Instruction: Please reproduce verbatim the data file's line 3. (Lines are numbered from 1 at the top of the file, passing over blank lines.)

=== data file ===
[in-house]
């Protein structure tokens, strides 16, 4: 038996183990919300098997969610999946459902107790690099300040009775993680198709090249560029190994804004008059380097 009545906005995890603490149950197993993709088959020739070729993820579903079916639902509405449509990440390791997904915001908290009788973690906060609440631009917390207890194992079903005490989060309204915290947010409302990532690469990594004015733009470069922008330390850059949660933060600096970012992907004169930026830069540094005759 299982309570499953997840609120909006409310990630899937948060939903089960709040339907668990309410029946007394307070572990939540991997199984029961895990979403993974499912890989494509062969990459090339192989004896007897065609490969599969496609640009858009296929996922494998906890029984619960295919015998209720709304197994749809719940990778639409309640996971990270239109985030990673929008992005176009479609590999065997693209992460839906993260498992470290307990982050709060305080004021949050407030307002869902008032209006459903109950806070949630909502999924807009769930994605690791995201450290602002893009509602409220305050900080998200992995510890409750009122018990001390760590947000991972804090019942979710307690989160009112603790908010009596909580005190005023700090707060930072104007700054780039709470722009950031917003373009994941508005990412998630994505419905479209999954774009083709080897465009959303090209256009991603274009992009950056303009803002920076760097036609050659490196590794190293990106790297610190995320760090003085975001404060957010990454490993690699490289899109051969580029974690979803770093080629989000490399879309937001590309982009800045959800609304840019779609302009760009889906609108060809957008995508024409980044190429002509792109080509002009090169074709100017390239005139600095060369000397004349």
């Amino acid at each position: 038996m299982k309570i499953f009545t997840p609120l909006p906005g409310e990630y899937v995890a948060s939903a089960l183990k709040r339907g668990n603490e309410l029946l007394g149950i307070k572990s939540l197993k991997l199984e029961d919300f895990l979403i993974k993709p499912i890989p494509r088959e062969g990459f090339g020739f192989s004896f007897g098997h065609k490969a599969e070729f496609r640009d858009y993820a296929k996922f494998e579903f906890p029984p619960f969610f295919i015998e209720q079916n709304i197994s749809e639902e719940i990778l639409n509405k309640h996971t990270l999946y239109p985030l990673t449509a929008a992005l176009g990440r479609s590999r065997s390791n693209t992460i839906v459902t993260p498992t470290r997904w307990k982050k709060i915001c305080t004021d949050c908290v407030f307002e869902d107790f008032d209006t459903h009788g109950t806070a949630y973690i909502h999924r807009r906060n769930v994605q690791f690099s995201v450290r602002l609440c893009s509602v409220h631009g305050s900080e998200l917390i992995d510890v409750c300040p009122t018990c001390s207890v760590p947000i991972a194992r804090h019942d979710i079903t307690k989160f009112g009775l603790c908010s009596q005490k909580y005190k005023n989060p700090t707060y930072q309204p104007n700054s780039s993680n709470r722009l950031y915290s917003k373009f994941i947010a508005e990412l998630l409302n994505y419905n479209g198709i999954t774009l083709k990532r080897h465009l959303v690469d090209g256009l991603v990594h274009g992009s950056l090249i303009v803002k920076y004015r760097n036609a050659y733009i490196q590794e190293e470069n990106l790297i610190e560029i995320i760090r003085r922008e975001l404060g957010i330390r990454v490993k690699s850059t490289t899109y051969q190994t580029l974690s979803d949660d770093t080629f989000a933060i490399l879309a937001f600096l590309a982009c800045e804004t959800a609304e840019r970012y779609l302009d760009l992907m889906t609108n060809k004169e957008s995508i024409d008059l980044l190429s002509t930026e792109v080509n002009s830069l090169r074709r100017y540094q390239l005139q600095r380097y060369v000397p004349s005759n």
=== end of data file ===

């Amino acid at each position: 038996m299982k309570i499953f009545t997840p609120l909006p906005g409310e990630y899937v995890a948060s939903a089960l183990k709040r339907g668990n603490e309410l029946l007394g149950i307070k572990s939540l197993k991997l199984e029961d919300f895990l979403i993974k993709p499912i890989p494509r088959e062969g990459f090339g020739f192989s004896f007897g098997h065609k490969a599969e070729f496609r640009d858009y993820a296929k996922f494998e579903f906890p029984p619960f969610f295919i015998e209720q079916n709304i197994s749809e639902e719940i990778l639409n509405k309640h996971t990270l999946y239109p985030l990673t449509a929008a992005l176009g990440r479609s590999r065997s390791n693209t992460i839906v459902t993260p498992t470290r997904w307990k982050k709060i915001c305080t004021d949050c908290v407030f307002e869902d107790f008032d209006t459903h009788g109950t806070a949630y973690i909502h999924r807009r906060n769930v994605q690791f690099s995201v450290r602002l609440c893009s509602v409220h631009g305050s900080e998200l917390i992995d510890v409750c300040p009122t018990c001390s207890v760590p947000i991972a194992r804090h019942d979710i079903t307690k989160f009112g009775l603790c908010s009596q005490k909580y005190k005023n989060p700090t707060y930072q309204p104007n700054s780039s993680n709470r722009l950031y915290s917003k373009f994941i947010a508005e990412l998630l409302n994505y419905n479209g198709i999954t774009l083709k990532r080897h465009l959303v690469d090209g256009l991603v990594h274009g992009s950056l090249i303009v803002k920076y004015r760097n036609a050659y733009i490196q590794e190293e470069n990106l790297i610190e560029i995320i760090r003085r922008e975001l404060g957010i330390r990454v490993k690699s850059t490289t899109y051969q190994t580029l974690s979803d949660d770093t080629f989000a933060i490399l879309a937001f600096l590309a982009c800045e804004t959800a609304e840019r970012y779609l302009d760009l992907m889906t609108n060809k004169e957008s995508i024409d008059l980044l190429s002509t930026e792109v080509n002009s830069l090169r074709r100017y540094q390239l005139q600095r380097y060369v000397p004349s005759n």